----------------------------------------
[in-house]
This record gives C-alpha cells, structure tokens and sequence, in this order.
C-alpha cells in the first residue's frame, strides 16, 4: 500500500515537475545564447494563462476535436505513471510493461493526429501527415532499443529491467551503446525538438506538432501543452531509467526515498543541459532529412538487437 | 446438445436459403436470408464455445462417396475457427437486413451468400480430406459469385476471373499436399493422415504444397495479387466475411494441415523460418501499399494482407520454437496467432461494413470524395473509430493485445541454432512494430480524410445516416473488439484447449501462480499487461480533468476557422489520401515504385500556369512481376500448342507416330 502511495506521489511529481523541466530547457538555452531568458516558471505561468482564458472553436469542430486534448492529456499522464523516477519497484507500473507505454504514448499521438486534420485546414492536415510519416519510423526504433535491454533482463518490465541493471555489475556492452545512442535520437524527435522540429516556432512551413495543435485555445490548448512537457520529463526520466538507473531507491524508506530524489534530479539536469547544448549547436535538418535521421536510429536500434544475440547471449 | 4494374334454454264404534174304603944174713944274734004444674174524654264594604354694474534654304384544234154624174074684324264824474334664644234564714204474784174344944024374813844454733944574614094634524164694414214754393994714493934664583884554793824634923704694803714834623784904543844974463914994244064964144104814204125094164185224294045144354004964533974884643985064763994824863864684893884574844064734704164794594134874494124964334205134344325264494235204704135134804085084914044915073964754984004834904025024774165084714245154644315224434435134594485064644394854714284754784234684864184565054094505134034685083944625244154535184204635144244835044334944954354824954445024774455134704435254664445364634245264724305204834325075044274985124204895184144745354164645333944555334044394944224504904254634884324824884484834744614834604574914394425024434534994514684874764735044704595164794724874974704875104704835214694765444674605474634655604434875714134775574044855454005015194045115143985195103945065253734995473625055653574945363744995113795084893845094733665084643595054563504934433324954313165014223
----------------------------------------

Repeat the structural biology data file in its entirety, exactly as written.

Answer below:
[in-house]
This record gives C-alpha cells, structure tokens and sequence, in this order.
C-alpha cells in the first residue's frame, strides 16, 4: 500500500515537475545564447494563462476535436505513471510493461493526429501527415532499443529491467551503446525538438506538432501543452531509467526515498543541459532529412538487437 | 446438445436459403436470408464455445462417396475457427437486413451468400480430406459469385476471373499436399493422415504444397495479387466475411494441415523460418501499399494482407520454437496467432461494413470524395473509430493485445541454432512494430480524410445516416473488439484447449501462480499487461480533468476557422489520401515504385500556369512481376500448342507416330 502511495506521489511529481523541466530547457538555452531568458516558471505561468482564458472553436469542430486534448492529456499522464523516477519497484507500473507505454504514448499521438486534420485546414492536415510519416519510423526504433535491454533482463518490465541493471555489475556492452545512442535520437524527435522540429516556432512551413495543435485555445490548448512537457520529463526520466538507473531507491524508506530524489534530479539536469547544448549547436535538418535521421536510429536500434544475440547471449 | 4494374334454454264404534174304603944174713944274734004444674174524654264594604354694474534654304384544234154624174074684324264824474334664644234564714204474784174344944024374813844454733944574614094634524164694414214754393994714493934664583884554793824634923704694803714834623784904543844974463914994244064964144104814204125094164185224294045144354004964533974884643985064763994824863864684893884574844064734704164794594134874494124964334205134344325264494235204704135134804085084914044915073964754984004834904025024774165084714245154644315224434435134594485064644394854714284754784234684864184565054094505134034685083944625244154535184204635144244835044334944954354824954445024774455134704435254664445364634245264724305204834325075044274985124204895184144745354164645333944555334044394944224504904254634884324824884484834744614834604574914394425024434534994514684874764735044704595164794724874974704875104704835214694765444674605474634655604434875714134775574044855454005015194045115143985195103945065253734995473625055653574945363744995113795084893845094733665084643595054563504934433324954313165014223